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Tokyo ward implements outdoor play in all primary schools in bid to increase kids' stamina

Children are seen exerting themselves while enjoying a game of tag at Nishikasai Elementary School in Tokyo's Edogawa Ward last year. (Mainichi)

Tokyo's Edogawa Ward, hoping to improve student energy levels, will begin a program next fiscal year in all 71 of its elementary schools whereby kids will play longstanding traditional outdoor games such as tag and jump rope.

    According to local board of education officials, this is the first case of a municipality introducing outdoor play in all of its schools.

    The ward's Nishikasai Elementary School began implementing outdoor play time on an experimental basis in January 2013, since which time the long 25-minute break between classes has been utilized once per week for what is known as "waku waku (exciting) time."

    On one such day, an announcement was made over the school's loudspeaker saying, "Alright everyone, let's have a great time playing!" The school's 737 students then proceeded to spill out simultaneously onto the school grounds.

    Dividing into groups of 20 to 30, the youngsters then formed themselves into circles and began engaging in games from among a total of 22 different styles of play, including cross tag, circle tag, S-shaped tag, and long rope-style jump rope, with their teachers instructing them.

    A group of first-graders shouted out, "Tap your foot! Now spin around, and jump!" as they happily played jump rope. One boy said excitedly, "It's fun to jump all together."

    Until fiscal 2012, the school's results in a test of students' stamina levels was lower than the metropolitan Tokyo average. In fact, the school did not even reach the ward average, which was even lower still.

    School principal Yasuo Yamashita consequently decided to implement the outdoor play periods, for which teachers studied the rules in advance in order to serve as the games' leaders.

    "When we ourselves were children, we would play with our friends after school and therefore naturally moved our bodies -- but things today are different," Yamashita explained. "My hope was that even those kids who are not athletically inclined would be able to experience the joy of moving their bodies."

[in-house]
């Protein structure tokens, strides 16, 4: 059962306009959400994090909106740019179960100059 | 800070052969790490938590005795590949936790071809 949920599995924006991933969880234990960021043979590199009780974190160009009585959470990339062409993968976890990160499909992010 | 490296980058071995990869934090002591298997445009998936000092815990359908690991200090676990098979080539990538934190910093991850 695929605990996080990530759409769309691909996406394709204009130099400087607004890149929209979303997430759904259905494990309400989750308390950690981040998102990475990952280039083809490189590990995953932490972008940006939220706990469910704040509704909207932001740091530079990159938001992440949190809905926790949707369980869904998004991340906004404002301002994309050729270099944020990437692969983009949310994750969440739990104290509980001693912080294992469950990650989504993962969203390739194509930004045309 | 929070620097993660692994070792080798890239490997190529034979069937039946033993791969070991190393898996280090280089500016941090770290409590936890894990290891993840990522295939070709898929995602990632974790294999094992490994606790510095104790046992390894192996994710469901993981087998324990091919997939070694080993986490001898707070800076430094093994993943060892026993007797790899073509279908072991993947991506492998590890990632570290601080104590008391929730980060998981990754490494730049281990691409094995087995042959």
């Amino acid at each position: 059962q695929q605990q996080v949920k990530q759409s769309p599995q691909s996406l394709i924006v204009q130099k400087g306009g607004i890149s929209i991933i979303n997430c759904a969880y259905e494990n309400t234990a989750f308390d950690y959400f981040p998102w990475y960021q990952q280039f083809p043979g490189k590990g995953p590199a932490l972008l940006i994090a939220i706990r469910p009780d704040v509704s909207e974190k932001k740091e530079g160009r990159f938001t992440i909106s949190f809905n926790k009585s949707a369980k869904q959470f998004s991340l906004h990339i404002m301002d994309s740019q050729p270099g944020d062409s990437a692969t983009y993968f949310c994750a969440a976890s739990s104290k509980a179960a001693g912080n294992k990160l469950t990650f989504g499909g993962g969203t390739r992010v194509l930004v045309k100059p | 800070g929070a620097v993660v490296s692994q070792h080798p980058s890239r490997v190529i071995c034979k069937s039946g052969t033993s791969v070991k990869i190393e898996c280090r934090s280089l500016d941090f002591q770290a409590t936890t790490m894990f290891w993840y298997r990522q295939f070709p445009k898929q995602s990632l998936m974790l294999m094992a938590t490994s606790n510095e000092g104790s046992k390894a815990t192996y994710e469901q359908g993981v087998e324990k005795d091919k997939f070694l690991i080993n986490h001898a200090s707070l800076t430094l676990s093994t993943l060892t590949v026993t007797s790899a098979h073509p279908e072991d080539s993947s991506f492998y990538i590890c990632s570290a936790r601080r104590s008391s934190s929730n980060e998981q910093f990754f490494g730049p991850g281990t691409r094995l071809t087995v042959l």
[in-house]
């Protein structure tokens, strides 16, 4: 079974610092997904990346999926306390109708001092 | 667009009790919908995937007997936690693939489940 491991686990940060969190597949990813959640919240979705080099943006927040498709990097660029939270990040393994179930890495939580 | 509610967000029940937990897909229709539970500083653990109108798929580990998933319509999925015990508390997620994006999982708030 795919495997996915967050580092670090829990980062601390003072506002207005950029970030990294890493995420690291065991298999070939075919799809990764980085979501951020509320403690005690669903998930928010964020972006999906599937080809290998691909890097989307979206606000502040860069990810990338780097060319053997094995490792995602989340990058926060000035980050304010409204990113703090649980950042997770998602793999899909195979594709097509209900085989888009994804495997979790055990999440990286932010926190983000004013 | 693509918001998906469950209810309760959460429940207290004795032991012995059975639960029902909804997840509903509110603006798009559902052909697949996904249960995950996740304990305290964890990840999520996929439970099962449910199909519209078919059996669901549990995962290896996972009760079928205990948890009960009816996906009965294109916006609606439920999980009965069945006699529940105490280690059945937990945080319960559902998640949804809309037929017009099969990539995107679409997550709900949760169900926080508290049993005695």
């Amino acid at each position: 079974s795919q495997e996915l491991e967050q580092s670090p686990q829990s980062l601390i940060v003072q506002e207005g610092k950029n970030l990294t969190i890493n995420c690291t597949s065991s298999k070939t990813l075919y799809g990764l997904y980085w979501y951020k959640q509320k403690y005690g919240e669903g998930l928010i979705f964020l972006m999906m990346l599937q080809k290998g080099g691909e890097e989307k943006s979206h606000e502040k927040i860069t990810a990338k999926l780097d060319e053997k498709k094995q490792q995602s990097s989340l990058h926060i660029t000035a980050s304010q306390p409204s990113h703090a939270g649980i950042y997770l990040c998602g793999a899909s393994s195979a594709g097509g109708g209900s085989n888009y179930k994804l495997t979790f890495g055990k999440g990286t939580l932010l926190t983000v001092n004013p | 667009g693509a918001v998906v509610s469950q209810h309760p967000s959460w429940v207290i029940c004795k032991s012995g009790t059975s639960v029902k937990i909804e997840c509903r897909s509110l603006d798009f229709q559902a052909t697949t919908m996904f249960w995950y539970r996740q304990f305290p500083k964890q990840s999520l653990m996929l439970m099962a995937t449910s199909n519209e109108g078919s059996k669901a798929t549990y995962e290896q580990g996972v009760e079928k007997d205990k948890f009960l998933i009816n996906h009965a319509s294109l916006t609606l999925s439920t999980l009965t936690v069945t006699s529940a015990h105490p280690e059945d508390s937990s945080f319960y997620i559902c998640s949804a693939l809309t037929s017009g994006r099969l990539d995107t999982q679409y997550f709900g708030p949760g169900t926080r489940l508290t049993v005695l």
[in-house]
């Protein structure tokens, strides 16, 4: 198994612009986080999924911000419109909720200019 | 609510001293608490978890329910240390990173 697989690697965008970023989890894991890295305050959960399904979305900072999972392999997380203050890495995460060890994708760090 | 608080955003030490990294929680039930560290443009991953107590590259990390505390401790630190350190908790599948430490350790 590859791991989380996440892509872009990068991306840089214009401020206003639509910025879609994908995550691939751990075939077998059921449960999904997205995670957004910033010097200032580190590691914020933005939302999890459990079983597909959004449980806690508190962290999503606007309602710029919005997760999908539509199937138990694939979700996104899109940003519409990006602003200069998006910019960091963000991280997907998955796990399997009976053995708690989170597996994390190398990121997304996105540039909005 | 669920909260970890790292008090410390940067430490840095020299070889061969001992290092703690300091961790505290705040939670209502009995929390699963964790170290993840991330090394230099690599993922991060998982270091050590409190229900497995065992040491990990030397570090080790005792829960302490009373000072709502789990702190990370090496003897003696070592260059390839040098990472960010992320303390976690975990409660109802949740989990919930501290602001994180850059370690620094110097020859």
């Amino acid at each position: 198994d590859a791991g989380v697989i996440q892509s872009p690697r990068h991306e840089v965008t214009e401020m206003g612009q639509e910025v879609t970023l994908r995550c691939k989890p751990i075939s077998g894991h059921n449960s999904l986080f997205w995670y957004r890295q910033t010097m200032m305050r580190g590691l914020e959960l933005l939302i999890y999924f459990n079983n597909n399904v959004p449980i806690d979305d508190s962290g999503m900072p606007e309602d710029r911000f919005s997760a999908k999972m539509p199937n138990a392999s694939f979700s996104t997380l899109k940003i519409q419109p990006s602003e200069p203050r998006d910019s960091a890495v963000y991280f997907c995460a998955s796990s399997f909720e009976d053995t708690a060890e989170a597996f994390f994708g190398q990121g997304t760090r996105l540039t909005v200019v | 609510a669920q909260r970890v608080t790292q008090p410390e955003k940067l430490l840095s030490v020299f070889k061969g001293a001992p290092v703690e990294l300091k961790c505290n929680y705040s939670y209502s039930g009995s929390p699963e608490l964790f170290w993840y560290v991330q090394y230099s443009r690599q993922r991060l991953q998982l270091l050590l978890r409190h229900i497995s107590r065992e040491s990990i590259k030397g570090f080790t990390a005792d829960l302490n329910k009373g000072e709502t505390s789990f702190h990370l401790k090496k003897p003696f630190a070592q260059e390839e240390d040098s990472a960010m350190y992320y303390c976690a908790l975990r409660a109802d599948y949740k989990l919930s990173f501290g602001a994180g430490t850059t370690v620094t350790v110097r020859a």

As a result of the program, boys in four of the school's grades -- and girls in five of its grades -- scored above the national average test scores in fiscal 2014, propelling the school to become the top in the ward. Particularly notable progress was made in the sports of jumping side to side and shuttle runs.

    Moreover, a survey of children's attitudes revealed that around 100 more students had indicated that it was "fun to move your body" and "fun to move your body together with others in a group" as compared with past surveys.

    In response to the survey results, the ward's board of education decided to implement the outdoor play periods in all of its elementary schools, expanding the program to reach a total of around 35,000 students. Each individual school is free to decide the timing and frequency thereof.

    "The physical strength of students in Edogawa Ward is low compared with the total level in metropolitan Tokyo," commented Tatsuya Inagaki, head of the ward's board of education supervisory office. "Fewer students are playing traditional historical outdoor games, while more and more students are notably playing video games and engaging in other indoor activities."

    He added, "Our hope is that these students will learn outdoor play on the school yard, which will then serve to help increase their energy levels."

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